Three modes were incorporated in the system: Full, where all controls were monitored and adjusted by the system, Partial where the ailerons, elevator and rudder were directly controlled through the flying controls and only the puffer-jets were auto-stabilised and Direct, where all controls were controlled from the cockpit with no auto-stabilisation.
The fly-by-wire system was complex and innovative, but it was felt to be essential because it was believed that achieving stable flight at slow speed and in the hover would only be possible with the assistance of the auto-stabiliser.
SC.1 Flight Testing
The first prototype, XG900, was completed at the Shorts factory in Northern Ireland in late 1956 and underwent engine-run trials there in early 1957. XG900 was then transported by sea to the Royal Aircraft Establishment (RAE) experimental aircraft unit at Boscombe Down in Wiltshire.
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Flight testing began in April 1957, but initial flights only tested the aircraft’s ability to take off and land conventionally.
The second prototype, XG905, was completed in early 1958. A gantry was constructed at Boscombe Down to allow testing of vertical take-off and landing while the aircraft was safely tethered.
XG905 was placed on a platform six feet above the ground and was able to rise only 15 feet above this as well as being constrained to move no more than 10 feet horizontally from its starting position.
With the aircraft in this gantry, initial training was undertaken from May 1958 with eight pilots who were allowed to become familiar with the aircraft’s handling in the hover and while rising and descending.
In October 1958 the SC.1 performed its first free vertical take-off and landing without the gantry at Boscombe Down. In April 1958, it successfully made the transition from vertical to conventional horizontal flight.
As flight testing continued, several things became apparent. First, the pilot workload was very high during the transition from vertical to horizontal flight and vice-versa. Due to high fuel consumption, the four lift engines had to be shut down when the aircraft was in conventional horizontal flight.
When preparing to land vertically, these engines had to be re-started, a complex and time-consuming procedure.
The second issue was speed, or rather the lack of it. With only a single RB.108 providing forward thrust, the top speed was less than 250 knots. The third issue was associated with the final phase of approaching the ground in the hover.
As it neared the ground, the aircraft would enter turbulence created by its own jet-wash which made it difficult to maintain attitude. The engines also began to ingest their own expelled, hot exhaust gases at this point, meaning that they produced less lift.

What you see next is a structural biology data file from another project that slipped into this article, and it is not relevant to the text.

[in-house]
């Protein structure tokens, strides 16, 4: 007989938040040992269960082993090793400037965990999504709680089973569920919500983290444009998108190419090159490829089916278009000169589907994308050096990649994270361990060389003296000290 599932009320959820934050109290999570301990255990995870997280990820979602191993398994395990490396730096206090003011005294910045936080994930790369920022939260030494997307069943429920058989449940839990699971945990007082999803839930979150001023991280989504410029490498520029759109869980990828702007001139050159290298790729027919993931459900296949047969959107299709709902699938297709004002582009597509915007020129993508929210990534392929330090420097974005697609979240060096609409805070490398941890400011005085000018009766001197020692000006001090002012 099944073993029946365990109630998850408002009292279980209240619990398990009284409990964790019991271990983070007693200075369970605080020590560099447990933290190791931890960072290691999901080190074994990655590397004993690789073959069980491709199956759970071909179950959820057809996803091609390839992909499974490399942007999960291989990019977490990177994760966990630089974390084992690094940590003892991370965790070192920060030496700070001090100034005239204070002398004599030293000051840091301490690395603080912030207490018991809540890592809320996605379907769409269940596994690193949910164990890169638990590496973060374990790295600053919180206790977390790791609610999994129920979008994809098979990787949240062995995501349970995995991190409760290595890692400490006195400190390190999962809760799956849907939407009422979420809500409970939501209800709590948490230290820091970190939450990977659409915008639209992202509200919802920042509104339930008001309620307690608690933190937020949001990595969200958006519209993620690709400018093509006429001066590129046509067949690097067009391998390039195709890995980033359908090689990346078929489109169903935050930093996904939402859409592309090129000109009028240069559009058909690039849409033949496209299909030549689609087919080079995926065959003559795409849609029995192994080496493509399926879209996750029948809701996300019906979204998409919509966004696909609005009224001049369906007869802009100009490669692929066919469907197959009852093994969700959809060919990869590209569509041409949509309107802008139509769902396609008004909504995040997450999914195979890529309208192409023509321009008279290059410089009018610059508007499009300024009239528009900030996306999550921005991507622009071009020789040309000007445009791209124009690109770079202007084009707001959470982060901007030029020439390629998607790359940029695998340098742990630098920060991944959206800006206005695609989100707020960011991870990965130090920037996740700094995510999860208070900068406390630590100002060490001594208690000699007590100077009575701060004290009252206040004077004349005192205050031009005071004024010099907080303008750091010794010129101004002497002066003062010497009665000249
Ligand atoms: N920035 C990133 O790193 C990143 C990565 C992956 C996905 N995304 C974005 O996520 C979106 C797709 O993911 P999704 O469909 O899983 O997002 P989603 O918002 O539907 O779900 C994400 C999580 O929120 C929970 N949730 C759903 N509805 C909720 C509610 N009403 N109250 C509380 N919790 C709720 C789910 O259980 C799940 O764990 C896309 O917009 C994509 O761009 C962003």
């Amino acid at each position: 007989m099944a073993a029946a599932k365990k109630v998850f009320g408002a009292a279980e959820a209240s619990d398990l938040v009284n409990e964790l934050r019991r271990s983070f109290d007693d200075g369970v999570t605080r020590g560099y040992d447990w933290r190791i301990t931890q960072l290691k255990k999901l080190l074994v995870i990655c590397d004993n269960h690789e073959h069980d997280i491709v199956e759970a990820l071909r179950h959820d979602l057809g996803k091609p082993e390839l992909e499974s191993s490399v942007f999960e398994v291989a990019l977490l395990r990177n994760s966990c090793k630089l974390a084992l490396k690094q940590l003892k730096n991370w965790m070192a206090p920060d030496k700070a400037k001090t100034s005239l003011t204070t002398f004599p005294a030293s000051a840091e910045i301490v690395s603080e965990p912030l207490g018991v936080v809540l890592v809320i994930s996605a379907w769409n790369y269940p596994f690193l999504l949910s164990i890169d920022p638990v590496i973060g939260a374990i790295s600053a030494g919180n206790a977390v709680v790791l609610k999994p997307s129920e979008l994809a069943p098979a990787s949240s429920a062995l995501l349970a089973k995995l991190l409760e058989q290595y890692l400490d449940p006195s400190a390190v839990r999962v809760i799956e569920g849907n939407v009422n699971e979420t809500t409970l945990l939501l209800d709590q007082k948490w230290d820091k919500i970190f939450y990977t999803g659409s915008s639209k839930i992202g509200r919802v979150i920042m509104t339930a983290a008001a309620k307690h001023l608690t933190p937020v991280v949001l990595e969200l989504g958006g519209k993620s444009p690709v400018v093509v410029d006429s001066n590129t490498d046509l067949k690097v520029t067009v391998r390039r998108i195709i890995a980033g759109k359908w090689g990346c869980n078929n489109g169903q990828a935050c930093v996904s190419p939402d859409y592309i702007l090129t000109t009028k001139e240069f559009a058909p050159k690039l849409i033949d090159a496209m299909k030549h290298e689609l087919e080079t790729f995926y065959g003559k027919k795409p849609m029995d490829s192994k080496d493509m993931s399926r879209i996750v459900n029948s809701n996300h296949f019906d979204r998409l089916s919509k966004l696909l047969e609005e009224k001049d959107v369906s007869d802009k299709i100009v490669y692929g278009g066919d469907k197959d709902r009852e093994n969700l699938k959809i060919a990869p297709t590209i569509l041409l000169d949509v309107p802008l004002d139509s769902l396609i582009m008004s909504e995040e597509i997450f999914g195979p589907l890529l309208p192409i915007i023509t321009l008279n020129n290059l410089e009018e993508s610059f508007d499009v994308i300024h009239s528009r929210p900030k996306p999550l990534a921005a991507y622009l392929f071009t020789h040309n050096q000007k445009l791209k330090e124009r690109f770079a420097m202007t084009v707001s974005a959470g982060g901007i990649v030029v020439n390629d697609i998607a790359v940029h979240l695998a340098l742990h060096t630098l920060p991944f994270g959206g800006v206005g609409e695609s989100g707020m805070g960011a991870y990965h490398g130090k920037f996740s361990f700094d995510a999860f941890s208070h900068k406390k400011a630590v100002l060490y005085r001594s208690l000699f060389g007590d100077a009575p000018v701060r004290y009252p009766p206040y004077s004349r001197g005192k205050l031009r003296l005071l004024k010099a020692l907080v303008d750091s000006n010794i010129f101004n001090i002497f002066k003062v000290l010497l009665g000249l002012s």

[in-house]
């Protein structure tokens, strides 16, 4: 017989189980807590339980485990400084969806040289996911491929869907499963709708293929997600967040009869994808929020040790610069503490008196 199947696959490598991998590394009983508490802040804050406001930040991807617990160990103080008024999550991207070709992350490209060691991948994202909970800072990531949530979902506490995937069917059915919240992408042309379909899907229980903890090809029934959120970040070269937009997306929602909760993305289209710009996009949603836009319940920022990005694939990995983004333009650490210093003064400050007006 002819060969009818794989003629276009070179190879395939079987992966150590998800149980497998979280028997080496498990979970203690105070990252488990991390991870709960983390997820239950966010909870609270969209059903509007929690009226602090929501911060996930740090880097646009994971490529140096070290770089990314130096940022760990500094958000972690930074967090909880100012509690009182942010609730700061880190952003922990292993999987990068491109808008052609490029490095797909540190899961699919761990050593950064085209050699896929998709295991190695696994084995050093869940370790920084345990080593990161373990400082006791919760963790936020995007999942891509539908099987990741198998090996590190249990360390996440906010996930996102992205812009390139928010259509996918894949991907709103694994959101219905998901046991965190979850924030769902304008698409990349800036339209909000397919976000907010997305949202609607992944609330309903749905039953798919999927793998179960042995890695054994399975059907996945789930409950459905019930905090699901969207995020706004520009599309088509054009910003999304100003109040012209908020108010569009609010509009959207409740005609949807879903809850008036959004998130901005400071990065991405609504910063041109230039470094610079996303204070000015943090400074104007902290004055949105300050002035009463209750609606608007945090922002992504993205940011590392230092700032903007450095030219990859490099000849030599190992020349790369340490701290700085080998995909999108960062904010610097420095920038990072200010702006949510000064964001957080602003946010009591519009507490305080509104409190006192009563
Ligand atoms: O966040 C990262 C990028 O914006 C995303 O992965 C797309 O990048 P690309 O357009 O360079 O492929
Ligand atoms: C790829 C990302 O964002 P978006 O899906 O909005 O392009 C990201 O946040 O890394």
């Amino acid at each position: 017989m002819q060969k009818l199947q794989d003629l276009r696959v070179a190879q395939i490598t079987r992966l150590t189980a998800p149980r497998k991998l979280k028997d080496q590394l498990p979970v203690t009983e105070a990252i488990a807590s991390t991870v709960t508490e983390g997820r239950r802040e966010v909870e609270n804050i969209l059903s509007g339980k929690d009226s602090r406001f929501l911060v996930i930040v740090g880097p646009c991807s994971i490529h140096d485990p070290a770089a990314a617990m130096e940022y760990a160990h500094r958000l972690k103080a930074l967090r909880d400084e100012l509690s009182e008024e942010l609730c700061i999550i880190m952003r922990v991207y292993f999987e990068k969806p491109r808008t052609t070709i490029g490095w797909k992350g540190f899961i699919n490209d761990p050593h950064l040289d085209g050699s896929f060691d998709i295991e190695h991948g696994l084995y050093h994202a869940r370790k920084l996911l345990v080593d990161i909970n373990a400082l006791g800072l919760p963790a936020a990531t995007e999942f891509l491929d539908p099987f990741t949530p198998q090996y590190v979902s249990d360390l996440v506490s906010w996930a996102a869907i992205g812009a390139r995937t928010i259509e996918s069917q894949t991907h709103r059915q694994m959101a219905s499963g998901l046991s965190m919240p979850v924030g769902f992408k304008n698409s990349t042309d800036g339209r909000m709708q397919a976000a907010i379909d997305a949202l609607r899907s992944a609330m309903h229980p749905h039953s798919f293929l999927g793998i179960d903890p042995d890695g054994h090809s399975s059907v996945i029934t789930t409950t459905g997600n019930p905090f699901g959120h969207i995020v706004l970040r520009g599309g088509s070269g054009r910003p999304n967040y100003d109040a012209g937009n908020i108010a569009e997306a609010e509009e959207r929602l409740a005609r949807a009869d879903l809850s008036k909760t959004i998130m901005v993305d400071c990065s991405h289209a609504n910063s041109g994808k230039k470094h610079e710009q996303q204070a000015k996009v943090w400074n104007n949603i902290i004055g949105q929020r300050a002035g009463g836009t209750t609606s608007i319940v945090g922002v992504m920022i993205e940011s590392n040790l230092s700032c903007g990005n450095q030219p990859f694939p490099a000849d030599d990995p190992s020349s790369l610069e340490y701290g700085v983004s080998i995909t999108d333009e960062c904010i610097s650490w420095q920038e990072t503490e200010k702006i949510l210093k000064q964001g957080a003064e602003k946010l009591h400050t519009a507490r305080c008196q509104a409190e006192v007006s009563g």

This created something called “suck-down” where the rate of descent could suddenly increase to a dangerous level as the aircraft descended vertically towards the ground.
However, given that it had always been intended purely as a research aircraft, identifying these issues and devising ways to deal with them was an important part of the SC.1 programme. As test pilots found ways to deal with these issues, the SC.1 provided the data needed for the VTOL programme.
The SC.1 was demonstrated in public for the first time at the Farnborough air show in 1960 and the following year at the Paris air show.
Flight testing was marred by a tragic accident in October 1963. Shorts test pilot J.R. Green was flying XG905 when the auto-stabiliser system started to behave erratically.
He reverted to direct control, but a fault in the system led to the auto-stabiliser causing the aircraft to roll into the ground. Green died in the accident and XG905 was badly damaged, though it was repaired and returned to flying condition.
It was also provided for the first time with a heads-up display (HUD) and subsequently used for night flying and bad weather flight testing.
Both SC.1 prototypes continued to be used for flight testing into the early 1970s and both did precisely what they were supposed to do; discover the inherent problems involved with VTOL flight.
The data obtained from these two aircraft proved invaluable when the British Air Ministry decided to continue working towards the development of a military VTOL aircraft. However, it wasn’t Shorts who were given this work but Hawker when, in 1959, the Ministry of Supply placed an order for two prototypes of the P.1127.
The Hawker P.1127 would further refine the SC.1 design. In particular, Hawker’s Chief Designer, Sydney Camm (the man behind the Hawker Hurricane and Hunter) insisted that the new aircraft must be less complex than the SC.1. Instead of five engines, the P.1127 would use a single Rolls-Royce engine for both vertical and horizontal flight.
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This in turn would lead to the creation of the Hawker Siddeley Kestrel FGA.1 and finally to the Hawker Siddeley Harrier which would enter service with the RAF in 1969. The Harrier would prove to be practical, reliable and above all, relatively easy to fly.
It remained in service with the RAF and other users including the US Marine Corps for over 35 years. The creation of the Harrier would not have been possible without the lessons learned from the bold and successful SC.1 project.
- Crew: 1
- Length: 25 ft 6 in (7.77 m)
- Wingspan: 23 ft 6 in (7.16 m)
- Height: 10 ft 8 in (3.25 m)
- Empty weight: 6,260 lb (2,839 kg)
- Max takeoff weight: 8,050 lb (3,651 kg)
- Powerplant: 1 × Rolls-Royce RB.108 turbojets, 2,130 lbf (9.5 kN) thrust (forward flight)
- Powerplant: 4 × Rolls-Royce RB.108 turbojets, 2,130 lbf (9.5 kN) thrust each (lift engines)
- Maximum speed: 246 mph (396 km/h, 214 kn)
- Range: 150 mi (240 km, 130 nmi)
- Service ceiling: 8,000 ft (2,400 m)
- Rate of climb: 700 ft/min (3.6 m/s)